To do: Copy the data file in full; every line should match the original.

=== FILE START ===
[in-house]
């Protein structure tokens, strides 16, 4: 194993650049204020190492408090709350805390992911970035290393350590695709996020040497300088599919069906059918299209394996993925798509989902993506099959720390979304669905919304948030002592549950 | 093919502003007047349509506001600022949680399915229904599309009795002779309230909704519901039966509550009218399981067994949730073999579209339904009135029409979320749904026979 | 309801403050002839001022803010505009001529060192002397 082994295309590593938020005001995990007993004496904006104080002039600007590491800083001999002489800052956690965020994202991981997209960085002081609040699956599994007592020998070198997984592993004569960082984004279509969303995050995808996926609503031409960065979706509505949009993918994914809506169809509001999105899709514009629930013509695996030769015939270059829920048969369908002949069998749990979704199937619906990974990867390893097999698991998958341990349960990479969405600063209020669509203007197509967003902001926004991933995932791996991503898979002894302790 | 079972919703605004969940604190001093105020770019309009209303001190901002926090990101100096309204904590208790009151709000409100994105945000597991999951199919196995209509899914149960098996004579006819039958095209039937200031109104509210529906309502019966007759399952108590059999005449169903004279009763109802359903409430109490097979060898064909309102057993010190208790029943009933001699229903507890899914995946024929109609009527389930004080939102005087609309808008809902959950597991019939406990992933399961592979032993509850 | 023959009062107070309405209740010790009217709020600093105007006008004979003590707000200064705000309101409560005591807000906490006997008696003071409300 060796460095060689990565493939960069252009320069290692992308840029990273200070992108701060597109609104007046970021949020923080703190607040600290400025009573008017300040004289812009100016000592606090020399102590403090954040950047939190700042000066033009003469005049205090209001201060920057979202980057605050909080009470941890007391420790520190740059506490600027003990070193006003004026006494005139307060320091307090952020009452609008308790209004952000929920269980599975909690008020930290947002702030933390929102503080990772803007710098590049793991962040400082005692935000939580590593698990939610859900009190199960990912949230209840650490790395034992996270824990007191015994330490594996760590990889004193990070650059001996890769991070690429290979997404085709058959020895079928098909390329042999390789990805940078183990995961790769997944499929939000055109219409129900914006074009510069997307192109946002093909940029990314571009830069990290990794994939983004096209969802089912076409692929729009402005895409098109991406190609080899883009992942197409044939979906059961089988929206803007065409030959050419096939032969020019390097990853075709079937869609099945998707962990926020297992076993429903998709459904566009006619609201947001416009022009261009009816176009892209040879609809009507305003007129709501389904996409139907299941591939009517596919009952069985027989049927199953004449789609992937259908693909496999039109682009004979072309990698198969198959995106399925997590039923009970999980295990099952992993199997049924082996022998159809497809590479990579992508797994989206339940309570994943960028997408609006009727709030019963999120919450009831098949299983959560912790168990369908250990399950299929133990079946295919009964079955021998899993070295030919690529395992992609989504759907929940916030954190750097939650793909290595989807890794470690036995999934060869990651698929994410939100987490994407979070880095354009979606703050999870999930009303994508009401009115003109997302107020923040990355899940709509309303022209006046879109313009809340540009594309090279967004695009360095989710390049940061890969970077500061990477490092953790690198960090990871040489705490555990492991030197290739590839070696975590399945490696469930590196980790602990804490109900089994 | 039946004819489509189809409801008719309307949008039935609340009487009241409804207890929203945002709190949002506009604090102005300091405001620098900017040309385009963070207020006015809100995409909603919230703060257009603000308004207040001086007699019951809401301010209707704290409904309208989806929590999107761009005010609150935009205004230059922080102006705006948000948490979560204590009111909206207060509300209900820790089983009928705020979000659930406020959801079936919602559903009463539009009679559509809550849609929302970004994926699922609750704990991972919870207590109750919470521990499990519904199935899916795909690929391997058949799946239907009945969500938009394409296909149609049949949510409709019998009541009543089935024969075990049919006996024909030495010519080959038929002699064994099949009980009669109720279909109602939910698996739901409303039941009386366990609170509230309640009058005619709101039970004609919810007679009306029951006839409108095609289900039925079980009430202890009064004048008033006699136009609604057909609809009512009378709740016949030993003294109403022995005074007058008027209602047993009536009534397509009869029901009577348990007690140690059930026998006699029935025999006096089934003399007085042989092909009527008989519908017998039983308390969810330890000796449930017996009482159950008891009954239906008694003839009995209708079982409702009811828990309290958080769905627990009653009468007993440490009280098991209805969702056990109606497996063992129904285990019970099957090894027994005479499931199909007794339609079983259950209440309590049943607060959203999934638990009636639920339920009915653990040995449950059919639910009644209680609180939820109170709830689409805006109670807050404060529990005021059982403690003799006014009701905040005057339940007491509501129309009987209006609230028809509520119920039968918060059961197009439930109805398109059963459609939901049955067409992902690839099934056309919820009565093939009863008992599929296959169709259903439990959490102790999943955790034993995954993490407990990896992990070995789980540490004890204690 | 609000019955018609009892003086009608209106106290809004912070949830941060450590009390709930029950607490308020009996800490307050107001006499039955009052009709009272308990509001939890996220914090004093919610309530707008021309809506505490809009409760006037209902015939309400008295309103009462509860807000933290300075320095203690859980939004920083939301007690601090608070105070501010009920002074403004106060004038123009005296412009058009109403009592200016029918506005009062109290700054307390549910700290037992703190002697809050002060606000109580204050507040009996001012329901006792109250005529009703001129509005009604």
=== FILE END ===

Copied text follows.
[in-house]
């Protein structure tokens, strides 16, 4: 194993650049204020190492408090709350805390992911970035290393350590695709996020040497300088599919069906059918299209394996993925798509989902993506099959720390979304669905919304948030002592549950 | 093919502003007047349509506001600022949680399915229904599309009795002779309230909704519901039966509550009218399981067994949730073999579209339904009135029409979320749904026979 | 309801403050002839001022803010505009001529060192002397 082994295309590593938020005001995990007993004496904006104080002039600007590491800083001999002489800052956690965020994202991981997209960085002081609040699956599994007592020998070198997984592993004569960082984004279509969303995050995808996926609503031409960065979706509505949009993918994914809506169809509001999105899709514009629930013509695996030769015939270059829920048969369908002949069998749990979704199937619906990974990867390893097999698991998958341990349960990479969405600063209020669509203007197509967003902001926004991933995932791996991503898979002894302790 | 079972919703605004969940604190001093105020770019309009209303001190901002926090990101100096309204904590208790009151709000409100994105945000597991999951199919196995209509899914149960098996004579006819039958095209039937200031109104509210529906309502019966007759399952108590059999005449169903004279009763109802359903409430109490097979060898064909309102057993010190208790029943009933001699229903507890899914995946024929109609009527389930004080939102005087609309808008809902959950597991019939406990992933399961592979032993509850 | 023959009062107070309405209740010790009217709020600093105007006008004979003590707000200064705000309101409560005591807000906490006997008696003071409300 060796460095060689990565493939960069252009320069290692992308840029990273200070992108701060597109609104007046970021949020923080703190607040600290400025009573008017300040004289812009100016000592606090020399102590403090954040950047939190700042000066033009003469005049205090209001201060920057979202980057605050909080009470941890007391420790520190740059506490600027003990070193006003004026006494005139307060320091307090952020009452609008308790209004952000929920269980599975909690008020930290947002702030933390929102503080990772803007710098590049793991962040400082005692935000939580590593698990939610859900009190199960990912949230209840650490790395034992996270824990007191015994330490594996760590990889004193990070650059001996890769991070690429290979997404085709058959020895079928098909390329042999390789990805940078183990995961790769997944499929939000055109219409129900914006074009510069997307192109946002093909940029990314571009830069990290990794994939983004096209969802089912076409692929729009402005895409098109991406190609080899883009992942197409044939979906059961089988929206803007065409030959050419096939032969020019390097990853075709079937869609099945998707962990926020297992076993429903998709459904566009006619609201947001416009022009261009009816176009892209040879609809009507305003007129709501389904996409139907299941591939009517596919009952069985027989049927199953004449789609992937259908693909496999039109682009004979072309990698198969198959995106399925997590039923009970999980295990099952992993199997049924082996022998159809497809590479990579992508797994989206339940309570994943960028997408609006009727709030019963999120919450009831098949299983959560912790168990369908250990399950299929133990079946295919009964079955021998899993070295030919690529395992992609989504759907929940916030954190750097939650793909290595989807890794470690036995999934060869990651698929994410939100987490994407979070880095354009979606703050999870999930009303994508009401009115003109997302107020923040990355899940709509309303022209006046879109313009809340540009594309090279967004695009360095989710390049940061890969970077500061990477490092953790690198960090990871040489705490555990492991030197290739590839070696975590399945490696469930590196980790602990804490109900089994 | 039946004819489509189809409801008719309307949008039935609340009487009241409804207890929203945002709190949002506009604090102005300091405001620098900017040309385009963070207020006015809100995409909603919230703060257009603000308004207040001086007699019951809401301010209707704290409904309208989806929590999107761009005010609150935009205004230059922080102006705006948000948490979560204590009111909206207060509300209900820790089983009928705020979000659930406020959801079936919602559903009463539009009679559509809550849609929302970004994926699922609750704990991972919870207590109750919470521990499990519904199935899916795909690929391997058949799946239907009945969500938009394409296909149609049949949510409709019998009541009543089935024969075990049919006996024909030495010519080959038929002699064994099949009980009669109720279909109602939910698996739901409303039941009386366990609170509230309640009058005619709101039970004609919810007679009306029951006839409108095609289900039925079980009430202890009064004048008033006699136009609604057909609809009512009378709740016949030993003294109403022995005074007058008027209602047993009536009534397509009869029901009577348990007690140690059930026998006699029935025999006096089934003399007085042989092909009527008989519908017998039983308390969810330890000796449930017996009482159950008891009954239906008694003839009995209708079982409702009811828990309290958080769905627990009653009468007993440490009280098991209805969702056990109606497996063992129904285990019970099957090894027994005479499931199909007794339609079983259950209440309590049943607060959203999934638990009636639920339920009915653990040995449950059919639910009644209680609180939820109170709830689409805006109670807050404060529990005021059982403690003799006014009701905040005057339940007491509501129309009987209006609230028809509520119920039968918060059961197009439930109805398109059963459609939901049955067409992902690839099934056309919820009565093939009863008992599929296959169709259903439990959490102790999943955790034993995954993490407990990896992990070995789980540490004890204690 | 609000019955018609009892003086009608209106106290809004912070949830941060450590009390709930029950607490308020009996800490307050107001006499039955009052009709009272308990509001939890996220914090004093919610309530707008021309809506505490809009409760006037209902015939309400008295309103009462509860807000933290300075320095203690859980939004920083939301007690601090608070105070501010009920002074403004106060004038123009005296412009058009109403009592200016029918506005009062109290700054307390549910700290037992703190002697809050002060606000109580204050507040009996001012329901006792109250005529009703001129509005009604």